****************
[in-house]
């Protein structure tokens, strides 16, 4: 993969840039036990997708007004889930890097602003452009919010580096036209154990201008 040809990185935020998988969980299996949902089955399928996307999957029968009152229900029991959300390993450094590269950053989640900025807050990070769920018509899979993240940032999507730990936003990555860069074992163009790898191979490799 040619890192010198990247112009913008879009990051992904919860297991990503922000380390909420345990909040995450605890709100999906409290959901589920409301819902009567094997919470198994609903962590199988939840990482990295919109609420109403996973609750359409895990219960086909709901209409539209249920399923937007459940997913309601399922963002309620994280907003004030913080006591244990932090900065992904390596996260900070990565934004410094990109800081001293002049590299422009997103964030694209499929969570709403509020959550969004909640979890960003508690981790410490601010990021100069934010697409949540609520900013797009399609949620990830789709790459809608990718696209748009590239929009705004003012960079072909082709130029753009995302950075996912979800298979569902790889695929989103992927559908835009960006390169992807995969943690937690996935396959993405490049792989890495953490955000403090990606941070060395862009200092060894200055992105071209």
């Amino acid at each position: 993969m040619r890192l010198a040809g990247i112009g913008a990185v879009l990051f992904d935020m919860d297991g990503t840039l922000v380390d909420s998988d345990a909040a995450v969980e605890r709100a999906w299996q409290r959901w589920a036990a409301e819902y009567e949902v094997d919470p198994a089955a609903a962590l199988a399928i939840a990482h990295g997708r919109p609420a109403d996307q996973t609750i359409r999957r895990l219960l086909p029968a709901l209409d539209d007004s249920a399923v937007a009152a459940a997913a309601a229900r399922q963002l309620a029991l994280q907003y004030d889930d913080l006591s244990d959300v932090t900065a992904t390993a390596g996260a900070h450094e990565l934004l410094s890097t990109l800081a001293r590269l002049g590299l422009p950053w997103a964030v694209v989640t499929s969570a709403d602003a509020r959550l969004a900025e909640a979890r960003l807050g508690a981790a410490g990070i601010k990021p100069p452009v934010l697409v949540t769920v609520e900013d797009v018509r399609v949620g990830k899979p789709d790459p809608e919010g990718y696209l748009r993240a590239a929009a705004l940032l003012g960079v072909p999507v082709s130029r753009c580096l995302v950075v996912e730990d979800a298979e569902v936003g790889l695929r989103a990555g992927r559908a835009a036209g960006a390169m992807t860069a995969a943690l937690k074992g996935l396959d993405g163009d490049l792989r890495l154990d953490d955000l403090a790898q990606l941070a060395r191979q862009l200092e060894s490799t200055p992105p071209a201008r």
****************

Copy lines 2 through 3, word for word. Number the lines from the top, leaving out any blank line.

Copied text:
């Protein structure tokens, strides 16, 4: 993969840039036990997708007004889930890097602003452009919010580096036209154990201008 040809990185935020998988969980299996949902089955399928996307999957029968009152229900029991959300390993450094590269950053989640900025807050990070769920018509899979993240940032999507730990936003990555860069074992163009790898191979490799 040619890192010198990247112009913008879009990051992904919860297991990503922000380390909420345990909040995450605890709100999906409290959901589920409301819902009567094997919470198994609903962590199988939840990482990295919109609420109403996973609750359409895990219960086909709901209409539209249920399923937007459940997913309601399922963002309620994280907003004030913080006591244990932090900065992904390596996260900070990565934004410094990109800081001293002049590299422009997103964030694209499929969570709403509020959550969004909640979890960003508690981790410490601010990021100069934010697409949540609520900013797009399609949620990830789709790459809608990718696209748009590239929009705004003012960079072909082709130029753009995302950075996912979800298979569902790889695929989103992927559908835009960006390169992807995969943690937690996935396959993405490049792989890495953490955000403090990606941070060395862009200092060894200055992105071209």
């Amino acid at each position: 993969m040619r890192l010198a040809g990247i112009g913008a990185v879009l990051f992904d935020m919860d297991g990503t840039l922000v380390d909420s998988d345990a909040a995450v969980e605890r709100a999906w299996q409290r959901w589920a036990a409301e819902y009567e949902v094997d919470p198994a089955a609903a962590l199988a399928i939840a990482h990295g997708r919109p609420a109403d996307q996973t609750i359409r999957r895990l219960l086909p029968a709901l209409d539209d007004s249920a399923v937007a009152a459940a997913a309601a229900r399922q963002l309620a029991l994280q907003y004030d889930d913080l006591s244990d959300v932090t900065a992904t390993a390596g996260a900070h450094e990565l934004l410094s890097t990109l800081a001293r590269l002049g590299l422009p950053w997103a964030v694209v989640t499929s969570a709403d602003a509020r959550l969004a900025e909640a979890r960003l807050g508690a981790a410490g990070i601010k990021p100069p452009v934010l697409v949540t769920v609520e900013d797009v018509r399609v949620g990830k899979p789709d790459p809608e919010g990718y696209l748009r993240a590239a929009a705004l940032l003012g960079v072909p999507v082709s130029r753009c580096l995302v950075v996912e730990d979800a298979e569902v936003g790889l695929r989103a990555g992927r559908a835009a036209g960006a390169m992807t860069a995969a943690l937690k074992g996935l396959d993405g163009d490049l792989r890495l154990d953490d955000l403090a790898q990606l941070a060395r191979q862009l200092e060894s490799t200055p992105p071209a201008r």